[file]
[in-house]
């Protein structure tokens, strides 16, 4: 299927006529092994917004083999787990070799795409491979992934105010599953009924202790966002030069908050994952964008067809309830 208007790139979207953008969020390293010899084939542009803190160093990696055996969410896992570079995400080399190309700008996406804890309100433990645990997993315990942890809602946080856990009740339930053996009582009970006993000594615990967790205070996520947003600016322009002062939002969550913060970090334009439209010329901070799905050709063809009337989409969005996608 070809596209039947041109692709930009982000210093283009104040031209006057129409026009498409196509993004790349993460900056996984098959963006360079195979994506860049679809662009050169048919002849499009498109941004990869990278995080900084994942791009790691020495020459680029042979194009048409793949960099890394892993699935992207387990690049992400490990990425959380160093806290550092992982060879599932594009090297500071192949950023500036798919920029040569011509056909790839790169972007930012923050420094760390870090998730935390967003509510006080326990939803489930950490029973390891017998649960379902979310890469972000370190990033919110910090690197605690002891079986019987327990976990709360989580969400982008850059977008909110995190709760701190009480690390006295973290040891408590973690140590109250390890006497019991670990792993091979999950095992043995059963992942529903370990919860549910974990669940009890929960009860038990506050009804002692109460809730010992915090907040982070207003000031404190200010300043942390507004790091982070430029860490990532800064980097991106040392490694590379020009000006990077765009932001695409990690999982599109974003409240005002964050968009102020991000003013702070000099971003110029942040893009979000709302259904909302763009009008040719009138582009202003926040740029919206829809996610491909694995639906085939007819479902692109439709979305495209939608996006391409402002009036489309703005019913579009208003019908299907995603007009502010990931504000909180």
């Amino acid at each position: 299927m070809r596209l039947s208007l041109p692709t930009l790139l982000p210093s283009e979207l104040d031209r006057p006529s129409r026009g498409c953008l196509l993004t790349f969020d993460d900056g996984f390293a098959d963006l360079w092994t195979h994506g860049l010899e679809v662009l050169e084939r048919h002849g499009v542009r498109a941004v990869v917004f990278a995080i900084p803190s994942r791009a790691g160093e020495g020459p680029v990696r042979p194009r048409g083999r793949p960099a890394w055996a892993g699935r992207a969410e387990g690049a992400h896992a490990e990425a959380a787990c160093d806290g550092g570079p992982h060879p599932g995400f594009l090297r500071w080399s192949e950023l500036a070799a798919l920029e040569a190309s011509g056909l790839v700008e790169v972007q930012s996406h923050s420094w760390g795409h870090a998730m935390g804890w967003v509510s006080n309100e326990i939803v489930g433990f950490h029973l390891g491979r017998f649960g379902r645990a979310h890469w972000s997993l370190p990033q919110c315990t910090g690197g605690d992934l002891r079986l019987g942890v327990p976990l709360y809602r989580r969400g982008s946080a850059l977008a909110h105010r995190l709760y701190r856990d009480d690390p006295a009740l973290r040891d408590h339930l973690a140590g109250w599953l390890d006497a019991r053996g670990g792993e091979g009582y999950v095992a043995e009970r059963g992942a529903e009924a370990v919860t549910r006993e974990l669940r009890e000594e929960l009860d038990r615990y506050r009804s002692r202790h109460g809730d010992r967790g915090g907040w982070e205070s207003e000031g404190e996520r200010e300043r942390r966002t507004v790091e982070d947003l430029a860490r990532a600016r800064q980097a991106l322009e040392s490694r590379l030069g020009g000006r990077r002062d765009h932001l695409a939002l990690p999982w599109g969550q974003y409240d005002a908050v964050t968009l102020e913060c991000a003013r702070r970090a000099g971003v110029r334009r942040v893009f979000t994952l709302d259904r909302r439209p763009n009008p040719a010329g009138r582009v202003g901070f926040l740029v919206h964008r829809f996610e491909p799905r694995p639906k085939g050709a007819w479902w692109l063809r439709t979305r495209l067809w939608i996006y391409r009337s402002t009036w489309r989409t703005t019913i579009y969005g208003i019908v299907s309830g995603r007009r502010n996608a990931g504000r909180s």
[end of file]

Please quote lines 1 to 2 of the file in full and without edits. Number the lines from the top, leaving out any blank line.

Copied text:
[in-house]
């Protein structure tokens, strides 16, 4: 299927006529092994917004083999787990070799795409491979992934105010599953009924202790966002030069908050994952964008067809309830 208007790139979207953008969020390293010899084939542009803190160093990696055996969410896992570079995400080399190309700008996406804890309100433990645990997993315990942890809602946080856990009740339930053996009582009970006993000594615990967790205070996520947003600016322009002062939002969550913060970090334009439209010329901070799905050709063809009337989409969005996608 070809596209039947041109692709930009982000210093283009104040031209006057129409026009498409196509993004790349993460900056996984098959963006360079195979994506860049679809662009050169048919002849499009498109941004990869990278995080900084994942791009790691020495020459680029042979194009048409793949960099890394892993699935992207387990690049992400490990990425959380160093806290550092992982060879599932594009090297500071192949950023500036798919920029040569011509056909790839790169972007930012923050420094760390870090998730935390967003509510006080326990939803489930950490029973390891017998649960379902979310890469972000370190990033919110910090690197605690002891079986019987327990976990709360989580969400982008850059977008909110995190709760701190009480690390006295973290040891408590973690140590109250390890006497019991670990792993091979999950095992043995059963992942529903370990919860549910974990669940009890929960009860038990506050009804002692109460809730010992915090907040982070207003000031404190200010300043942390507004790091982070430029860490990532800064980097991106040392490694590379020009000006990077765009932001695409990690999982599109974003409240005002964050968009102020991000003013702070000099971003110029942040893009979000709302259904909302763009009008040719009138582009202003926040740029919206829809996610491909694995639906085939007819479902692109439709979305495209939608996006391409402002009036489309703005019913579009208003019908299907995603007009502010990931504000909180």